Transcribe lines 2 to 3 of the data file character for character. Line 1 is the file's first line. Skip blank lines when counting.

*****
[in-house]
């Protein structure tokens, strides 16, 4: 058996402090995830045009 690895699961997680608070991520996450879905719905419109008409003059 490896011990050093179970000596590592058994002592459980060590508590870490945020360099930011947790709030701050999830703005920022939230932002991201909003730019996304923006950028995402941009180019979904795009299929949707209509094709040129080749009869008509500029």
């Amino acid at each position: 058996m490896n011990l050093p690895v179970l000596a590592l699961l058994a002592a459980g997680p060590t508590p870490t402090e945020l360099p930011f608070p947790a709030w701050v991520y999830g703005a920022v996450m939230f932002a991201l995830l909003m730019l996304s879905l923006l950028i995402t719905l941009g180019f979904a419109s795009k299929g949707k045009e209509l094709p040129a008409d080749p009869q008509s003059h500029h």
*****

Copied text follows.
């Protein structure tokens, strides 16, 4: 058996402090995830045009 690895699961997680608070991520996450879905719905419109008409003059 490896011990050093179970000596590592058994002592459980060590508590870490945020360099930011947790709030701050999830703005920022939230932002991201909003730019996304923006950028995402941009180019979904795009299929949707209509094709040129080749009869008509500029």
């Amino acid at each position: 058996m490896n011990l050093p690895v179970l000596a590592l699961l058994a002592a459980g997680p060590t508590p870490t402090e945020l360099p930011f608070p947790a709030w701050v991520y999830g703005a920022v996450m939230f932002a991201l995830l909003m730019l996304s879905l923006l950028i995402t719905l941009g180019f979904a419109s795009k299929g949707k045009e209509l094709p040129a008409d080749p009869q008509s003059h500029h």